Xi Jinping's anti-graft campaign

Whistle-blowers spearhead fight against corruption in China

Common feature in graft prosecutions is use of social media to expose officials for misconduct

PUBLISHED : Wednesday, 12 March, 2014, 11:09am
UPDATED : Wednesday, 17 September, 2014, 6:27pm

A new and increasingly important tool in China's fight against corruption is whistle-blowing, a cause for concern among multinationals, analysts say.

"One theme that current anti-corruption efforts in China have in common is the prominent role played by whistle-blowers," a report by US law firm Jones Day said.

"A substantial percentage of the corruption investigations against officials and foreign companies were initiated after Chinese whistle-blowers approached authorities with or publicly disclosed alleged misconduct."

Many of our investigations started because of a whistleblowing activity

An increasingly common feature of Chinese corruption prosecutions is internet users using social media to expose officials for misconduct, such as keeping mistresses, flaunting luxury watches and hoarding real estate, the report said.

John Donker, PwC's lead partner for forensic services in Hong Kong and China, said: "Many of our investigations, including those in Hong Kong and China, started because of a whistle-blowing activity, like an anonymous e-mail or a blog."

Whistle-blowing against multinationals in China began to gain significance last year, said a lawyer who declined to be named.

"It changes things, because companies have to worry about someone going to the public with allegations of corruption against them, and the Chinese and US authorities learning about it," he said.

Last year, the Central Commission for Discipline Inspection (CCDI) announced that Chinese disciplinary bodies had launched 155,144 investigations based on tips from the public, resulting in the punishment of 160,718 officials in government and state enterprises.

In September, the CCDI and the Ministry of Supervision jointly set up a website that allows members of the public to report misconduct by officials.

Whistle-blowers can do this anonymously or with their real names.

Not all official Chinese reactions to whistle-blowers have been positive, and the government has taken steps that critics fear will deter private citizens from blowing the whistle, Jones Day's report said.

In 2012, the government introduced regulations that require social network operators to compel users to register their real identities.

Last year, the National Internet Information Office closed more than 100 informal news websites in a government campaign against "extortionists", including a well-known corruption whistle-blower, according to the Jones Day report.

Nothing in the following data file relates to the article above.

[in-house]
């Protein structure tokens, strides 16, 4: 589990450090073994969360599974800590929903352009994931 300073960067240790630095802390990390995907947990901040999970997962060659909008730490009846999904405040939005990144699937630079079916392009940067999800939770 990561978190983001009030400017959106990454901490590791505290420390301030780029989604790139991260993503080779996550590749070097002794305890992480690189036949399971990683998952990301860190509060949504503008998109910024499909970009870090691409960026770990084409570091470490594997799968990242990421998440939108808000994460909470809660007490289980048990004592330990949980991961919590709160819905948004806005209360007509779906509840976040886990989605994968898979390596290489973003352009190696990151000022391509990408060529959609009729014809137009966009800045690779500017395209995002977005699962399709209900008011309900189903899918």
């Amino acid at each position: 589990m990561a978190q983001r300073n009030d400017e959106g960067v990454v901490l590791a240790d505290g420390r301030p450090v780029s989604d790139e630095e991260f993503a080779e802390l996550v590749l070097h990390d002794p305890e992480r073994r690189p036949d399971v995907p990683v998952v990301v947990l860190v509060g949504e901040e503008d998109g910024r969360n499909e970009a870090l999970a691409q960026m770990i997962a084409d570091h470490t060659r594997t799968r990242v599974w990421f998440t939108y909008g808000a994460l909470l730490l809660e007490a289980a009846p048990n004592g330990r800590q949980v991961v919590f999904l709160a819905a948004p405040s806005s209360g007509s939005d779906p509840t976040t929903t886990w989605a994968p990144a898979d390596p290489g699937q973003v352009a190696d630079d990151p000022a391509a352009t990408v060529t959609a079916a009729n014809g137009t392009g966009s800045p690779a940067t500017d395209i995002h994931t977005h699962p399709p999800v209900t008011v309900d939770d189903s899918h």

In September, the Supreme People's Court and Supreme People's Procuratorate jointly issued an interpretation that expanded criminal laws so as to subject social media users to criminal defamation charges and up to three years in prison if a libellous post is viewed more than 5,000 times or forwarded more than 500 times.

However, not all that passes for whistle-blowing in China is legitimate.

"Black media" has increasingly reared its ugly head in recent times, a report by FTI Consulting, an international business advisory, said. This occurs when social media firms are hired to conduct malicious marketing campaigns against brands or personalities by spreading false and negative information.

Nonetheless, there is enough wrongdoing in China to keep real whistle-blowers busy. Almost 80 per cent of mainland companies reported internal fraud in the past two years, according to PwC's latest survey of global economic crime. That is higher than the global average of 56 per cent and the Asia-Pacific average of 61 per cent.

The survey found 39 per cent of respondents on the mainland experienced bribery and corruption in 2012 and 2013, more than the global average rate of 27 per cent and the Asia-Pacific average of 30 per cent.

PwC polled 5,128 people from 95 countries and territories, including 85 respondents in mainland China and 116 respondents in Hong Kong and Macau.

Mainland respondents were five times more likely to have been asked to pay a bribe than their counterparts in Hong Kong, the survey found.